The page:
It seems as obscene as Jeff Woods characterizes it:
Remember when McNeely Pigott & Fox was under attack for blowing a half-million dollars of taxpayer money to flack for the Music City Center? Among the other ridiculous expenses, reporters noted the galling tidbit that it cost all of us $2,500 for MP&F to coach Gail Kerr on how to write a puff piece for the new convention center, which she dutifully did.
At the time, Tennessean editor Mark Silverman was outraged that any other media outlet would question the heretofore unsullied integrity of Nashville's mighty Gannett product .... Silverman tossed out a slew of defenses. Among them: The paper's newsroom staff signs ethics agreements pledging not to favor one side or take gifts from anyone.
So what are we to think now that the Music City Center Coalition has made public its list of donors? You guessed it--that little mom 'n' pop outfit known as The Tennessean is on the list for giving
$5,000$15,000. The ban on gifts must apply only to largesse coming in to the newsroom grunts.
Bruce Barry also weighs in against the Tennessean's defense that its contributions were made by a hived off business arm of the Gannett Corporation:
It is not business as usual for media operations whose main focus is news to donate to partisan political causes lobbying on controversial political issues that the news side is covering. We're not talking here about some far-flung conglomerate that happens to include a newsroom among vast holdings; this is a political contribution by the goddamn newspaper ....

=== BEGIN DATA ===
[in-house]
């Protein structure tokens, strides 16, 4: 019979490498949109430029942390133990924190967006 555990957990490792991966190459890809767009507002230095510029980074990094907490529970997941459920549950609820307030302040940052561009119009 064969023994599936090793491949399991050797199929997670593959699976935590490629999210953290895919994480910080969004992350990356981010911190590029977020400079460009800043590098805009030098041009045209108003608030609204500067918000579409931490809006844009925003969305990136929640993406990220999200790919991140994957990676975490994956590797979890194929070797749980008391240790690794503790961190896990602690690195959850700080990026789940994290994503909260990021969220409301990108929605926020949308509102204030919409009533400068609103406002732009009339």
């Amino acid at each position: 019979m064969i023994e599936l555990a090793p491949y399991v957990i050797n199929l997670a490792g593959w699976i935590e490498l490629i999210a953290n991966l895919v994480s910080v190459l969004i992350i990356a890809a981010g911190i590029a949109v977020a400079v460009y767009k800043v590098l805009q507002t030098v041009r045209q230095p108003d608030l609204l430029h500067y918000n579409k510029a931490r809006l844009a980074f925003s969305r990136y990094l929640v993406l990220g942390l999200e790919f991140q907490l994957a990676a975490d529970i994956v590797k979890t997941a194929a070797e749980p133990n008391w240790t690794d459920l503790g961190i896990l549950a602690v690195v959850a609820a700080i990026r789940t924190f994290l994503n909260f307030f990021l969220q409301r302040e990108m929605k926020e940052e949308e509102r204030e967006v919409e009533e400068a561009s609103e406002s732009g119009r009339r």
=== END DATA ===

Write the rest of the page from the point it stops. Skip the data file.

The problem is that the appearance of such a naked conflict of interest compromises any claim to newsroom neutrality or impartiality. You manage a conflict of interest by eliminating the conflict, not by asserting afterwards that it had no effect on the purity of your motives or actions.
The negligent attitudes toward ethics at the Tennessean continue to grow in the wake of the Music City Center debate. It's difficult to look at a $15,000 donation and wonder whether their commitment to MCC made them late to news of unthinkable costs overruns months ago in the campaign to woo Nashvillians to the project. It's also hard to consider that sum of money and not think that the more recent op-ed exaggerations about MCC critics were not accidents.
The Tennessean has been giving MCC free publicity for more than a year, and now we learn the troubling news that the paper paid handsomely to bankroll the MCC campaign. They have risked their credibility as neutral journalists.
UPDATE: In his latest writing, the Tennessean's Michael Cass acknowledges the $15,000 donation, but excuses the editorial staff for not knowing. He also minimizes the half-a-million total corporate donations that drove the lobbying effort by suggesting that it was the Mayor who was the strongest impetus. And the $450,000 Metro budget oversight that involved attempts to influence public opinion on the Music City Center is treated like petty resistance to mayoral resolve.
I would respond to Mr. Cass that such reporting does not alleviate concerns based on perceptions that the Tennessean is predisposed to support the Mayor's financing plan for a new convention center. The Gannett Corporation is not going to invest $15,000 without insuring a yield with positive press.